How I found adventure with meaning with Global Village
By Lindsey Herbel
My mom always used to say that when you’re feeling restless you should do something small and temporary, like get a new haircut, instead of something dramatic with long-lasting effects. Five years ago I was feeling restless and a new hairstyle wasn’t going to cut it. I was 25 years old and had gone directly from college into graduate school. My type A personality guaranteed that I would continue to enjoy the seemingly endless years of school, but something was missing.
I’d only left the U.S. a couple of times and always played it safe, never considering taking time away from school to backpack or save up money to go on long excursions. I realized I had always talked about exploring the world and experiencing other cultures but never followed through. I started to do some research and quickly realized that I wanted adventure, but I wanted it to be a deeply meaningful adventure. When I read about Habitat for Humanity’s Global Village program I knew I’d found something I wanted to try. It changed my life.
My first trip was to Honduras. Because I’d played it safe for so long I was nervous to be traveling alone to a developing country. Coordinating an international meet spot in a city of millions for 15 travelers was like something out of the show Amazing Race, but our fearless trip leader managed it and all of my fears about being alone immediately melted away after I met our group.
There is something incredibly special about a collection of people that travel from all over the world to build a house for a family they’ve never met. In Honduras, and on every build since, I built homes and lifelong friendships with wonderful people that I likely never would have met without Habitat. Of all of the people that I’ve met on my trips, the families we build with have left the biggest imprint on my heart.
In Honduras we worked on several homes in a neighborhood. The day before our build, we visited the current home of a family that would be moving into one of the Habitat houses. A family of five was living in a tiny shack littered with jugs to collect rainwater because there were giant gaps in the metal roof. Although we were there to improve conditions and create a sense of hopefulness, there is a good bit of you that gets crushed by the low quality of life some of these people have. We worked with fervour all week for that family.
We hauled bricks, mixed concrete and dug septic tank ditches in the hot sun. We were happy to do it. Each morning we arrived to the build site with a renewed sense of purpose and proudly built alongside the men, women and kids that would live in the homes. Each day we left sweaty and exhausted, but filled with joy and happiness. I met one of my best friends in the world, Laura, on that Habitat trip.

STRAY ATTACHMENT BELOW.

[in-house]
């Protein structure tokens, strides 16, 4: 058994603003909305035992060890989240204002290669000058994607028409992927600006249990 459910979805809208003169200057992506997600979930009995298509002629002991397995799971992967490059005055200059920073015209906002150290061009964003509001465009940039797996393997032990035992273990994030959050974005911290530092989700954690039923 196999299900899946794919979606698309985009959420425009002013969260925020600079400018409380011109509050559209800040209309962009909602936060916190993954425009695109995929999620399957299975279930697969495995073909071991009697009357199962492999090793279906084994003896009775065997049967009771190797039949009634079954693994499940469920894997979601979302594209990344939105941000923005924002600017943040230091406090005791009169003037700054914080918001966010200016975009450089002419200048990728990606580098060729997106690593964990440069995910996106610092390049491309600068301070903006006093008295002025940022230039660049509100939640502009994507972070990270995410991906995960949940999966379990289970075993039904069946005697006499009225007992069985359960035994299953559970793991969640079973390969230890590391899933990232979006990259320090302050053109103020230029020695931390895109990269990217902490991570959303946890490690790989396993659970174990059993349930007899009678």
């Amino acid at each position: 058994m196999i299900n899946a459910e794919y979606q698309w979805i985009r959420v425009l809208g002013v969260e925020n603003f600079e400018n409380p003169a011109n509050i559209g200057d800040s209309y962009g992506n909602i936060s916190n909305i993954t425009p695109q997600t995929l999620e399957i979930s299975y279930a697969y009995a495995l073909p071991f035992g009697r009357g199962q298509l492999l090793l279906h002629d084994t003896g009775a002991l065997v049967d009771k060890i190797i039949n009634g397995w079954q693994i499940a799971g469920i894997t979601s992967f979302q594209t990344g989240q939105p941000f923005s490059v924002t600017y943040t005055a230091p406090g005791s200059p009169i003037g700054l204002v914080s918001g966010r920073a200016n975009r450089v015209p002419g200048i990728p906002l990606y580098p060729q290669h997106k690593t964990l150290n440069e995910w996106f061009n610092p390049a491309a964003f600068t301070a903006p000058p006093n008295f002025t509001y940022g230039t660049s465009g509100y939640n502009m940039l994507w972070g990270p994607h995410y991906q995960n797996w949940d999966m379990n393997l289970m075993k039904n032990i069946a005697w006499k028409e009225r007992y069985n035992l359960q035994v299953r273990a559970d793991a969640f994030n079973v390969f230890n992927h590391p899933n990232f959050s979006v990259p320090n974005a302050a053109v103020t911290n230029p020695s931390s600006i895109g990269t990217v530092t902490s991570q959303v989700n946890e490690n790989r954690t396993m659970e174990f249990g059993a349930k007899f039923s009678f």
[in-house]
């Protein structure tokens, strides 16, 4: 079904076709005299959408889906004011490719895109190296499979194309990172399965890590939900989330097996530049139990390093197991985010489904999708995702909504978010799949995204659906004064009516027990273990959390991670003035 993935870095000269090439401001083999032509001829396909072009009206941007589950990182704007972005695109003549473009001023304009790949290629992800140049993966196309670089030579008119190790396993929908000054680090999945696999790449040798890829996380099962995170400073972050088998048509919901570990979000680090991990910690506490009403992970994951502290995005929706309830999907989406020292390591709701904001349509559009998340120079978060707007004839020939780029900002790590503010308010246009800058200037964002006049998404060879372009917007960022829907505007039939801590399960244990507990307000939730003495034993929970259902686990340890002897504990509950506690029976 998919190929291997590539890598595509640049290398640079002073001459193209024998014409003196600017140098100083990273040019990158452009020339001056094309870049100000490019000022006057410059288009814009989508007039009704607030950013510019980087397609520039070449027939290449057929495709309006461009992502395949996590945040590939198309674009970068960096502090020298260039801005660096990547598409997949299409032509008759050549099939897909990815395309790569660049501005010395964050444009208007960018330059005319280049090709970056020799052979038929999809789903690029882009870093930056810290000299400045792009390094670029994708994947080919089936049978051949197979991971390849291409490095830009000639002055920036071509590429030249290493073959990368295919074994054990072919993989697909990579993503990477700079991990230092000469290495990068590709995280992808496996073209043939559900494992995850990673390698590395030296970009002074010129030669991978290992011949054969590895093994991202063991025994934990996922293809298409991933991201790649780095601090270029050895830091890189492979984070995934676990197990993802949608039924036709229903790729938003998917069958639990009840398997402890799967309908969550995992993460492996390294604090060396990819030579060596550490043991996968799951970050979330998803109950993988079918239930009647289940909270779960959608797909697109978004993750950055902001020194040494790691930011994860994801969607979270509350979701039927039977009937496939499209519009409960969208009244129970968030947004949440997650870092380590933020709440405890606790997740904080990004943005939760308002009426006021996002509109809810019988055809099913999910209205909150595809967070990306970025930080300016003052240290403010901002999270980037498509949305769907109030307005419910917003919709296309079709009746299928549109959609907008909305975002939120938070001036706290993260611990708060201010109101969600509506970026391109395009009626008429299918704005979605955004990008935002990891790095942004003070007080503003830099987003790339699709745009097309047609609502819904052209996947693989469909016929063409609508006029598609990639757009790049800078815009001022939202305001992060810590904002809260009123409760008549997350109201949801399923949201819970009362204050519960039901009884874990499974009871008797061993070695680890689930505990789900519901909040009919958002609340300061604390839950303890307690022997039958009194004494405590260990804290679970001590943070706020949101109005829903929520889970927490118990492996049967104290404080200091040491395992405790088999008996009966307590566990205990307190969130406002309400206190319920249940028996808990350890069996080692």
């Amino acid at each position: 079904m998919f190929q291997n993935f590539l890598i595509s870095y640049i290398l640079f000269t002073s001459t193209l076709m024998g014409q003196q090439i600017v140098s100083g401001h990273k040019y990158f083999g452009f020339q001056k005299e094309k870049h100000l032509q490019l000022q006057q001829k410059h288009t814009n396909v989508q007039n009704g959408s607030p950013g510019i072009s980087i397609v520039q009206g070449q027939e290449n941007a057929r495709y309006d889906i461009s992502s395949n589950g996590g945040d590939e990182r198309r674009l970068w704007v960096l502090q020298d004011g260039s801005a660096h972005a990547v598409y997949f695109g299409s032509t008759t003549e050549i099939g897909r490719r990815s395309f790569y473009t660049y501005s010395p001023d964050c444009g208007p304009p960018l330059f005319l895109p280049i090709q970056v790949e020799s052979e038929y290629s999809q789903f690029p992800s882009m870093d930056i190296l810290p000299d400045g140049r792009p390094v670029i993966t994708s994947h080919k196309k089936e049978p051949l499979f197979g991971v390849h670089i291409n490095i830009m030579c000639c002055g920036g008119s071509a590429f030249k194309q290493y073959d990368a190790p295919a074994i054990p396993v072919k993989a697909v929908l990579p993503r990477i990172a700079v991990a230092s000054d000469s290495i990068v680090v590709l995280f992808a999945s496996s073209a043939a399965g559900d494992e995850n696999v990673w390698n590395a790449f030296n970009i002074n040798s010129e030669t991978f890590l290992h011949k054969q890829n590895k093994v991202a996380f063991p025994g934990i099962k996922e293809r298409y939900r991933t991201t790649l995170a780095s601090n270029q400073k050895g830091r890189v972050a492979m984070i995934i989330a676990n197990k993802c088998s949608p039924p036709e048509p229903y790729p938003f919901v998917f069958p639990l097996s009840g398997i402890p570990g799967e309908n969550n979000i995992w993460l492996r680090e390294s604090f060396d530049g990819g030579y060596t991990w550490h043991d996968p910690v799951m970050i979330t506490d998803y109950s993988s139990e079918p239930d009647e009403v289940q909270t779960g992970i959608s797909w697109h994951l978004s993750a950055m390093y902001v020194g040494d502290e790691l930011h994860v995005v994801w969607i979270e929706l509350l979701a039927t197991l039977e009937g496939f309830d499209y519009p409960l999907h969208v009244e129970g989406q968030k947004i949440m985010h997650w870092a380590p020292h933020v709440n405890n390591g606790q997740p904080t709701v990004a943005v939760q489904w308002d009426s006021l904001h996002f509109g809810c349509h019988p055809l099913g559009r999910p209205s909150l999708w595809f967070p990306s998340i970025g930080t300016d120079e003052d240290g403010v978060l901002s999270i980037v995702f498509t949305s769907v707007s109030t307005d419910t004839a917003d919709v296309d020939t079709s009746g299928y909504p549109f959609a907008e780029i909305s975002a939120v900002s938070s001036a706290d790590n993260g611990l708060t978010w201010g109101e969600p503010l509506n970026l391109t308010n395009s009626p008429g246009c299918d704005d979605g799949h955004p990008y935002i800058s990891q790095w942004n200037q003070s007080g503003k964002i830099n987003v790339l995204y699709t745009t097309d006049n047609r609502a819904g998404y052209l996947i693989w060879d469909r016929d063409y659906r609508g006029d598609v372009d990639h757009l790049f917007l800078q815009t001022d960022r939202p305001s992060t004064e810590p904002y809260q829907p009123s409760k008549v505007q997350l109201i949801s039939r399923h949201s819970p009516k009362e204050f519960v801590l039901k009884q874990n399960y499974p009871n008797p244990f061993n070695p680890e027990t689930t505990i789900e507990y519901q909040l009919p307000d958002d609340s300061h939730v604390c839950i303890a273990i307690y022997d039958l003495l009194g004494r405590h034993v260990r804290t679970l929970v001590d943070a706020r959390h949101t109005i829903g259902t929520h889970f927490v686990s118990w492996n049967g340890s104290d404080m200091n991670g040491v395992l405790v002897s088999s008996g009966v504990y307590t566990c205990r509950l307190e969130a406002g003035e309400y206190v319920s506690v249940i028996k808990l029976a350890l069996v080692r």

The next year Laura and I traveled to Indonesia for a Habitat build. We worked alongside a family with two young daughters who were desperately missing their mother. She was in New Zealand working on a kiwi farm; she made the choice to sacrifice months away from her daughters because she could make 10 times more money in New Zealand, and thus afford to send her girls to secondary school. I’ve never been more proud to do something as I was when we helped build a home for those girls.
The following year I went to Guatemala, where we built with a young mother who worked as a schoolteacher. Last month I got back from Thailand, where we built with the most thankful, warm and gracious family that I’ve ever met. When we finished their home, the entire community came to the dedication and there was dancing in the streets and many tears of happiness shed.
Each of the countries I’ve been to have been very different, but despite the varying array of experiences each build had to offer, there are several consistencies: the generous volunteers that come together for these builds; the incredibly hardworking locals who come out, sometimes in droves, to help build for their community; the ever grateful families, who try with every morsel of their beings to convey how happy they are that we’ve come to help them; and the feeling that even though you came to give, you’ve received more than you could ever imagine.
On every Habitat adventure, I’ve had the opportunity to explore a new country, truly experience the culture and do something that will change the life of a family forever. Our homes are our most sacred places. They are where we spend so many of our most precious moments, and everyone deserves to have a dignified place that they are proud to call home.
Lindsey Herbel has volunteered on four Global Village trips. She currently lives in Washington, D.C.